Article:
Keynote Speaker & Guest Vocalist: March 2, 2014 @ Unity of Indianapolis – 10AM
“Sole Music: A journey through an African American quilt of song”, traces Holt’s personal journey from the South, to Broadway and beyond, while outlining the emotive history of African-American music with emphasis on some of the most memorable upheavals, movements and triumphant shifts in American history.
Holt weaves music and narratives into a scenic quilt of American music through a vivid African American experience – beginning at the turn of the 20th Century to present day – giving special emphasis to music sung by the American slave to the songs of struggle that permeated the social landscape through the 1950s to present. Special emphasis is given to Black music and the musicians during the 1960s, arguably known as the most significant historical landmark and social turning point in the unfolding panorama of a growing culture and nation in transition. The performance charts the development of American music while intricately merging Holt’s encounter with music as a child and its profound effect on his life – from it’s birth in hymns, gospel and the blues, to jazz R&B, and the Broadway stage, ‘Sole’ guides the listener through an emotionally vibrant and authentic musical journey through time.
My grandmother was a self-taught pianist who taught me hymns and songs that I heard while attending Sunday morning church service at a very young age. I remember during our sessions her leaving ‘teaching mode” and going to this place where, even now, I can only describe as ‘another world’. She was transported to the place where she was no longer singing the song – the song was now singing her. The power that came through her off-pitch, raspy alto voice was enthralling and at the same time transforming. Experiencing my grandmother in this altered state opened me up to listen to music from a different hearing and perspective. I loved listening to Aretha sing while my mother prepared dinner, and I just as quickly tuned my ear to my father’s portable radio in the summer heat as Billie Holiday intoned “God Bless the Child” as if she were singing the contents of her memoir. Both voices were beautiful, but it was from where the story originated that captured me. My grandmother’s convicted tone and earnest offering had forever adjusted my “inner” ear.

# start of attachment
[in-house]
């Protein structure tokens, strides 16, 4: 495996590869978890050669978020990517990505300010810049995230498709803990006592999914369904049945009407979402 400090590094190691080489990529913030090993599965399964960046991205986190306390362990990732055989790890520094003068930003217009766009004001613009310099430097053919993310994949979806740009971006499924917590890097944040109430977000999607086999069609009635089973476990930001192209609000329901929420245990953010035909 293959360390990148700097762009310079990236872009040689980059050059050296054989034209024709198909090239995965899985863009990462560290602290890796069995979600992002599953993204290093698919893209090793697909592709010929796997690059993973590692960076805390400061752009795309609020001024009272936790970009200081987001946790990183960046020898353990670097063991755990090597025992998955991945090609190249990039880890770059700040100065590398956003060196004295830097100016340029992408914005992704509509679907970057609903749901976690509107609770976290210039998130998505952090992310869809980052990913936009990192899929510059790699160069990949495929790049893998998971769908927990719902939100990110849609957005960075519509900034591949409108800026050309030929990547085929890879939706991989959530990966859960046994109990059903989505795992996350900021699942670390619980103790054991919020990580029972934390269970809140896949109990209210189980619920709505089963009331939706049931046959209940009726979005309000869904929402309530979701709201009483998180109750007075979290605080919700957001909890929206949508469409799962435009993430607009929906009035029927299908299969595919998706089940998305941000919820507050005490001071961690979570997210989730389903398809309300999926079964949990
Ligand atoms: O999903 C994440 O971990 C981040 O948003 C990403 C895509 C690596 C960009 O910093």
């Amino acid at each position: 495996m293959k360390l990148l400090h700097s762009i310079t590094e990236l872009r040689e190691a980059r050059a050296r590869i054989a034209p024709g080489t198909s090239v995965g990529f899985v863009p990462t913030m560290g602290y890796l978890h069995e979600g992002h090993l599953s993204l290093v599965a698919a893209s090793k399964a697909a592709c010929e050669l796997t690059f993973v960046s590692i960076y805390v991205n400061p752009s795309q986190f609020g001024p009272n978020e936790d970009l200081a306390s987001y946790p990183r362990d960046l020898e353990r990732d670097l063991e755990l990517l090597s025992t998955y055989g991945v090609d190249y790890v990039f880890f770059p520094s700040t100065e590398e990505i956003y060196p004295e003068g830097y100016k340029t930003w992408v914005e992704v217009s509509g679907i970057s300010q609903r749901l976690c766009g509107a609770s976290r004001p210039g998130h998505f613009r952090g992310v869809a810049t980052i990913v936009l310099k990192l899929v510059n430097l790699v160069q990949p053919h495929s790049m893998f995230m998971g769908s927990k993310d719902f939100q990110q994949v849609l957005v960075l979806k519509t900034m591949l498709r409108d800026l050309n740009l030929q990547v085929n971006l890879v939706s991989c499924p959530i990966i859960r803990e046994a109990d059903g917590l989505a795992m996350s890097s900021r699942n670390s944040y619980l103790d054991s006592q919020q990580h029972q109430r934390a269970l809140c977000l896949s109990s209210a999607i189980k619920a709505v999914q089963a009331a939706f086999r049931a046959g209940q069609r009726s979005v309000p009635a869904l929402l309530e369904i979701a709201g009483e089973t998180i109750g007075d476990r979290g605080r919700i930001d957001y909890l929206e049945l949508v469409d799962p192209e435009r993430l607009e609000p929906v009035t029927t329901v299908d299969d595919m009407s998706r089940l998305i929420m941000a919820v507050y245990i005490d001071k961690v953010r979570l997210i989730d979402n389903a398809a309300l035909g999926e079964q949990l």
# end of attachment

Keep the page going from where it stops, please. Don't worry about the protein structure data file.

I had the same reaction the first time I heard Donny Hathaway, Marvin Gaye, Stevie Wonder and Carl Anderson. These singers had incredible vocal instruments, however, they had transcended the entanglement that comes with being celebrated and famous. It was apparent that they had surrendered to this thing called life being expressed through a melodic tone of music. It was if music was breathing them; coursing through them like a force of nature. They no longer had any say about the way in which the song was unfolding. They had yielded to the highest cause, and at that present moment they had become one with the highest. I was so moved by their vocal quality. I’d forget everything – what I was doing, who I was surrounded by, what I was sitting on, and even where I was. “I want to sing like Donny”, “I want to be like Carl Anderson”. I now know that I wasn’t just after the excellence exemplified in their performance. I was after the conviction and the element of life itself. My mind heard sweet tones and beautiful notes, my soul heard the experience that had called this powerful marriage into being: the marriage between creator and creation. And though I called it many things in trying to describe it: great eternal life, universal spirit, lover of my soul, infinite spirit, etc. it is all of these things yet to me it cannot be named. I just let it be, giving it permission to do what it wishes through and as me.